The Australian Financial Review
By Michael Chaney
Business Council of Australia
Continuing reform should be a key objective, writes Michael Chaney.
The rise in interest rates highlights how Australia has hit its growth speed limit and reminds us of the need to look at how we might increase our capacity to sustain strong growth and lock in future prosperity.
Most of us know Australia is having one of the longest runs of unbroken economic growth in its history. Those who delve deeper appreciate that these economic good times are in large part due to the reforms that successive governments have put in place over the past two decades.
But if past reforms are a key to our strong performance, what and where are the new reforms that will ensure continued economic growth?
Much of the answer lies with the Council of Australian Governments. The reforms needed to drive prosperity are ones that must be tackled together by the federal and state governments. COAG is the vehicle for doing this.
If COAG is vital to driving national reform, 12 months ago we would have been pessimistic about our prospects.
Historically, COAG has rarely been a strong vehicle for co-operation between governments. Its meetings have been marked more by political theatrics than reform commitment. The current picture, however, appears to be different.
COAG has had three successive meetings at which the Prime Minister and premiers have agreed to the details of a wide-ranging, ambitious agenda. Their agreement seems to be the basis for a major round of reforms that can meet the challenges of the next few decades.
Business has welcomed COAG's renewal and the commitment of our political leaders to reform and Australia's future. But we should not get carried away.
While COAG has agreed to much, it has so far delivered little.
This is a concern, because the opportunity for co-operation between governments will remain for only a few more months.
From November, state elections will be held in Victoria, Queensland and NSW, and will culminate in a federal election towards the end of next year. Inevitably, our political leaders will shift their focus from national reform agendas to local politics.
When this happens, there is a real danger the momentum for reform built by COAG will dissipate and progress will become lost among myriad ministerial councils and officials' committees.
Even if the elections are not a distraction, there is no guarantee that governments will turn their commitments into action.
The National Water Initiative is a case in point. In 2004, all governments agreed to an ambitious blueprint for national water reform, including a modest increase in water trading levels by July last year. That early milestone has already slipped out to July next year.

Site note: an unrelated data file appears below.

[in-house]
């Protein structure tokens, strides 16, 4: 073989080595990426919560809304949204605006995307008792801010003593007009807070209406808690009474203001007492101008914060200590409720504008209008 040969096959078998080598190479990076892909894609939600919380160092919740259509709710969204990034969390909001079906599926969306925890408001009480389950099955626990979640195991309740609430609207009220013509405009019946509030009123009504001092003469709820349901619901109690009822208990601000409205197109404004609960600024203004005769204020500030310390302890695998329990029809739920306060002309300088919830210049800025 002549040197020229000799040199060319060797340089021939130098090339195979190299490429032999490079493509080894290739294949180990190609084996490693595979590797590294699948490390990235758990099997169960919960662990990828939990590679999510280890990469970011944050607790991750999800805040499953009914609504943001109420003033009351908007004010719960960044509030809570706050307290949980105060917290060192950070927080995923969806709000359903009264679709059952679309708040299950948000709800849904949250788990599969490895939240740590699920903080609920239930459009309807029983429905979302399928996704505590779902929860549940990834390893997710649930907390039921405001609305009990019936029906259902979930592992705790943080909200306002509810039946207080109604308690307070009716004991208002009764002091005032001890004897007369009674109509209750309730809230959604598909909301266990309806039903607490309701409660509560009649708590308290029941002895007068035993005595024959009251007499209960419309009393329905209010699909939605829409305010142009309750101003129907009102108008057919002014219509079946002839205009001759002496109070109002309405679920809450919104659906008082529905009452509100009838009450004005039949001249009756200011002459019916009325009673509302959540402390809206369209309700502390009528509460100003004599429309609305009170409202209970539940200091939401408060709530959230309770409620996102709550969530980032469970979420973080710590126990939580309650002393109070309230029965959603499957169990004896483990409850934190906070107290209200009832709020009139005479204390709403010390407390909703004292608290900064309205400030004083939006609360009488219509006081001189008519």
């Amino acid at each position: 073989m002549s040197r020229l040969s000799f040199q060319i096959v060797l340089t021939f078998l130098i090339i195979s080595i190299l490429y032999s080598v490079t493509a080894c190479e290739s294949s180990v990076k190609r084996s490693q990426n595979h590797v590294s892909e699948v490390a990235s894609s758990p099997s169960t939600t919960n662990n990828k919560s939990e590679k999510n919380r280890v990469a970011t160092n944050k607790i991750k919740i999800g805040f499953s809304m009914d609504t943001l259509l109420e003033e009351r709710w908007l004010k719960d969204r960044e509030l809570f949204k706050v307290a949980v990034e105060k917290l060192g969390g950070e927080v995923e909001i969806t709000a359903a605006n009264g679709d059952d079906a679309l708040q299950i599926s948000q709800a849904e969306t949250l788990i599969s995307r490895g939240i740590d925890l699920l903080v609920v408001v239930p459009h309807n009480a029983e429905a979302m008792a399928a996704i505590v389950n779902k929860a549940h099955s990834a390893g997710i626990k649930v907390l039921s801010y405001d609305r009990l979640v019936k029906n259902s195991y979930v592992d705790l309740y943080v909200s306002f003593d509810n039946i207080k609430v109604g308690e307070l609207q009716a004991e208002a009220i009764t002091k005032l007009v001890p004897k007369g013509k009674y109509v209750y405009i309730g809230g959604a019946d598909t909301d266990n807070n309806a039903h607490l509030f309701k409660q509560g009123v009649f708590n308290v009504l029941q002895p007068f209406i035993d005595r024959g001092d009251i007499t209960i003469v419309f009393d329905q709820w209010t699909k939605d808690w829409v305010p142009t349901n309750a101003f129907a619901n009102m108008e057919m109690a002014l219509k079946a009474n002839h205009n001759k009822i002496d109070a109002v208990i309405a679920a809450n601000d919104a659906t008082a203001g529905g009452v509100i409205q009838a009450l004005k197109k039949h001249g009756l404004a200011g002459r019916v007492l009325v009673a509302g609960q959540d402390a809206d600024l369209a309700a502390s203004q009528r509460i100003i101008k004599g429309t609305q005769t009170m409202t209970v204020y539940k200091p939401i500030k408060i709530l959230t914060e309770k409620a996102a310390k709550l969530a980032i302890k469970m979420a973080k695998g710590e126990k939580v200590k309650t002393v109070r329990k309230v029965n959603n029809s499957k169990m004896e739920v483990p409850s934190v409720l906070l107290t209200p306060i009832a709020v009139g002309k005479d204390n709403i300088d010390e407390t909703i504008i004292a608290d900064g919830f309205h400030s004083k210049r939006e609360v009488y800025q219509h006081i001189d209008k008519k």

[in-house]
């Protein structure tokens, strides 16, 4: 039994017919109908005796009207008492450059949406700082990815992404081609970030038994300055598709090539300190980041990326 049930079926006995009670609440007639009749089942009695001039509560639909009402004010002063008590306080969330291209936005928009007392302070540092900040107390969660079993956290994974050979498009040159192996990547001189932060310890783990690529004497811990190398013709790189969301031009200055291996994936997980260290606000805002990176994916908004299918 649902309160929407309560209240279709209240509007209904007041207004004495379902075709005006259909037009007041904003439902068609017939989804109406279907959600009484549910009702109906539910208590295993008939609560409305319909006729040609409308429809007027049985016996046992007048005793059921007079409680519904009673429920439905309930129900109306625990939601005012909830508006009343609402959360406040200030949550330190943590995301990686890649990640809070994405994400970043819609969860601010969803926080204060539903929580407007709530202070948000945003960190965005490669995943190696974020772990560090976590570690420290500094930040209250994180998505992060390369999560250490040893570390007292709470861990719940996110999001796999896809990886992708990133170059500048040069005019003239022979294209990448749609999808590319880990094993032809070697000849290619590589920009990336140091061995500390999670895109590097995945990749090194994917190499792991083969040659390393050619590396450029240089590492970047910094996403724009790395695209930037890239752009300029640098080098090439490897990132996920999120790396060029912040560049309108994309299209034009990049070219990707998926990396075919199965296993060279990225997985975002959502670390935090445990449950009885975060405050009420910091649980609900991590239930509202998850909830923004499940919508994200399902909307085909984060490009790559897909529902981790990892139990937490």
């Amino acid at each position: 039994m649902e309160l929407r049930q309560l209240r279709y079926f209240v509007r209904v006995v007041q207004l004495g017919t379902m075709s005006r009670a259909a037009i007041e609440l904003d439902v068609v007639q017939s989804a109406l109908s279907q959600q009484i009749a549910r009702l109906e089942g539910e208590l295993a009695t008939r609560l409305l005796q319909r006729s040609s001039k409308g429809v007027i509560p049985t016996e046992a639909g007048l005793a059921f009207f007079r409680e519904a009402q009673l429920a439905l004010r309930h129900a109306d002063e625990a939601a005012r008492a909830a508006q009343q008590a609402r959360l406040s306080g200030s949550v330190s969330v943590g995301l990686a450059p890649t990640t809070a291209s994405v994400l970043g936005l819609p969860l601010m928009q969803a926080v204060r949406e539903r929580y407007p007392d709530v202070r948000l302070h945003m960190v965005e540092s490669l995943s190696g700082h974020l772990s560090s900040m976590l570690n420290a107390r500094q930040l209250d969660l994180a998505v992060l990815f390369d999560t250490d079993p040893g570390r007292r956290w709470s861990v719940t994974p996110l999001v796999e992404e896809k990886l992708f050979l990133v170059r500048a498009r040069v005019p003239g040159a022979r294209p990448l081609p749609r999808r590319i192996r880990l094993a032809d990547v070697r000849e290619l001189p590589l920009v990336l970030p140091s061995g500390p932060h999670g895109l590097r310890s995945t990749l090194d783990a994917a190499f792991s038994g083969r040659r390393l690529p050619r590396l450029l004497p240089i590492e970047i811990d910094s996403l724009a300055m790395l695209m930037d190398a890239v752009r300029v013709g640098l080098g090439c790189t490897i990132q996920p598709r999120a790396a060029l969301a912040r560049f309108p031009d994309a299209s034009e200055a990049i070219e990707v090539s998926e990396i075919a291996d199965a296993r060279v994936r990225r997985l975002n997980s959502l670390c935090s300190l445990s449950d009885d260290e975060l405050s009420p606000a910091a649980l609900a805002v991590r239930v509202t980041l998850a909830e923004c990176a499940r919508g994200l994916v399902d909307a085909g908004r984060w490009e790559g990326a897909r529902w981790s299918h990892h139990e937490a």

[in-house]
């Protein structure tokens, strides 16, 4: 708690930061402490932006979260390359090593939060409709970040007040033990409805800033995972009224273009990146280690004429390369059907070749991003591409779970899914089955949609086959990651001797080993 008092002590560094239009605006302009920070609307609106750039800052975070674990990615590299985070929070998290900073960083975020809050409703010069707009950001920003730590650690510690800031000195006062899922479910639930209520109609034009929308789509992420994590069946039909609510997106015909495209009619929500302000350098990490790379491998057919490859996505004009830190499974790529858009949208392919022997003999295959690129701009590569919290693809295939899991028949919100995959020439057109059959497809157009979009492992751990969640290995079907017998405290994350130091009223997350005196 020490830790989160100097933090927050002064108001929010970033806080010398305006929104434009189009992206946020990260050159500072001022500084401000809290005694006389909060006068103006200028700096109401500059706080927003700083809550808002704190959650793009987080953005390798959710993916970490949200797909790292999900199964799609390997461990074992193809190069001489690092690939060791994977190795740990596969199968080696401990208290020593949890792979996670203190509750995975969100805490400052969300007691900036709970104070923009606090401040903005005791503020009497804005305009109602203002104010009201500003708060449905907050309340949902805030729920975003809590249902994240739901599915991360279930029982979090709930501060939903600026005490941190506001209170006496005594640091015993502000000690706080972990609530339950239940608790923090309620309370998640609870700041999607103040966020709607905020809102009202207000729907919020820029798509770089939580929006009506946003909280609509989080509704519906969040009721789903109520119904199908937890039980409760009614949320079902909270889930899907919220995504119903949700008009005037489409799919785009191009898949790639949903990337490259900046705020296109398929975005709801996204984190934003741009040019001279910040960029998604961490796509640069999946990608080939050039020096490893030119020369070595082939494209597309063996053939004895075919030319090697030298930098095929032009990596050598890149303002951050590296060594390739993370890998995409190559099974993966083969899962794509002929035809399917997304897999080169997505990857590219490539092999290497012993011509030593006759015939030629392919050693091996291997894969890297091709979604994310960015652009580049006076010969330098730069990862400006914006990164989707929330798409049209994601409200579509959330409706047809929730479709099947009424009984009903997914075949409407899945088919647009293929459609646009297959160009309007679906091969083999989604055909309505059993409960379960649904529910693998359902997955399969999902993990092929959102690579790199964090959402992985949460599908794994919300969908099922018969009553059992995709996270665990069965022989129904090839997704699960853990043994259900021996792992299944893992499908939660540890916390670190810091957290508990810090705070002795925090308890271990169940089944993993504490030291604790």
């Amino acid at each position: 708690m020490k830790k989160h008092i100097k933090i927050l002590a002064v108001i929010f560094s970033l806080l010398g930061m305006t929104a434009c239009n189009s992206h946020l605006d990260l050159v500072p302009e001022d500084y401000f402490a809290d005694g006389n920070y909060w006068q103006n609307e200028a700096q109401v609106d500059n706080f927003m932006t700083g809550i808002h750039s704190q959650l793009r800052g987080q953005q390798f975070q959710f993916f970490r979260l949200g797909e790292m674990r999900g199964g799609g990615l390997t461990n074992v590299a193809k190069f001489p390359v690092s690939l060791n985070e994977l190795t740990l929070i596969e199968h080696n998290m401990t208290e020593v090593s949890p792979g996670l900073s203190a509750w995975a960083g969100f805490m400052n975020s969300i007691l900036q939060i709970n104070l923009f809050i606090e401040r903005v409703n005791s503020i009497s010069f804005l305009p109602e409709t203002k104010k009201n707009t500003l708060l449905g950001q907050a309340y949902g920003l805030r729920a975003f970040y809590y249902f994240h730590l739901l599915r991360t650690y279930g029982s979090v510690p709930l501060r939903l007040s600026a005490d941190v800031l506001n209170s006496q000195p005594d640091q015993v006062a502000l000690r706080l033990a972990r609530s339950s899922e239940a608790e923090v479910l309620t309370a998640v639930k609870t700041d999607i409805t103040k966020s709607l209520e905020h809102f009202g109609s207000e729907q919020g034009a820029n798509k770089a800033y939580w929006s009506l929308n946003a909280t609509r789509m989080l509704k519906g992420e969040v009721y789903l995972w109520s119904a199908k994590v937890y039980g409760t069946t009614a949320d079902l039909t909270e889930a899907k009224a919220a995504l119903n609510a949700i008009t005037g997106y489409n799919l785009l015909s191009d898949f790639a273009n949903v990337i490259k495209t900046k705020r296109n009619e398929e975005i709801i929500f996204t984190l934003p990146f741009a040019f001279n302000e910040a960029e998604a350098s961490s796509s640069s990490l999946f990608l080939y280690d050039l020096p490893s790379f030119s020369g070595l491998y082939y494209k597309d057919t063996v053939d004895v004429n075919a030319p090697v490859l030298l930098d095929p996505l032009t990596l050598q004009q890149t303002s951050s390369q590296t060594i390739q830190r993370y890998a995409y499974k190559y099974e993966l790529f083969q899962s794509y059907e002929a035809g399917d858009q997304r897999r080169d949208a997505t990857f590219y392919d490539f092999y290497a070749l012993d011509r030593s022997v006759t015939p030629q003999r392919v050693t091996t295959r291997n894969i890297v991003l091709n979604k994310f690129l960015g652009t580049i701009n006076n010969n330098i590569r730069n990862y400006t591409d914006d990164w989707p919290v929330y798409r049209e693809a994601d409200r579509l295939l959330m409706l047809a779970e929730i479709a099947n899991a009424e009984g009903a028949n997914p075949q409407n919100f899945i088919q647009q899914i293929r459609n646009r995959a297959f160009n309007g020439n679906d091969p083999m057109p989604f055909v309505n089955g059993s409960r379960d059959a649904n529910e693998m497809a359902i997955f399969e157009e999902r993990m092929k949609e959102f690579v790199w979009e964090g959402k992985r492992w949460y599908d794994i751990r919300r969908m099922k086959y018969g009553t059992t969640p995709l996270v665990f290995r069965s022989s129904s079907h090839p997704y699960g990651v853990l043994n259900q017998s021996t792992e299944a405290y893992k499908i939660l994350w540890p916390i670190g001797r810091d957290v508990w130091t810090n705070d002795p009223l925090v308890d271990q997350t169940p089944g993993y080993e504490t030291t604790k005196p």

It is vital our leaders agree to an effective mechanism that will continue to drive the reform process while they focus on their elections.
Governments are now negotiating the make-up of a COAG Reform Council. COAG has already agreed the Reform Council will be an independent body that will report annually on progress in implementing the new national reform agenda.
Ideally, like the National Competition Council it is set to replace, the Reform Council should also determine the financial implications of governments' failure to meet agreed milestones.
There are worrying signs that governments are considering weakening the role of the Reform Council, even before it is established, with suggestions COAG itself should assess progress rather than an independent body.
This would never work. COAG is inherently, and rightly, a political body. It should make the decisions - but they should be based on independent and transparent advice and include objective measurements of whether governments are delivering on their promises.
If the commonwealth makes the final decision on how much federal money states have earned, this decision still needs to reflect an independent assessment of which governments have put in the hard work, and which are stalling.
The success of the COAG reform agenda is the key to building a modern, prosperous Australia.
The true measure of the sincerity of their commitment to this agenda will be whether governments agree to be held to account for their reform progress.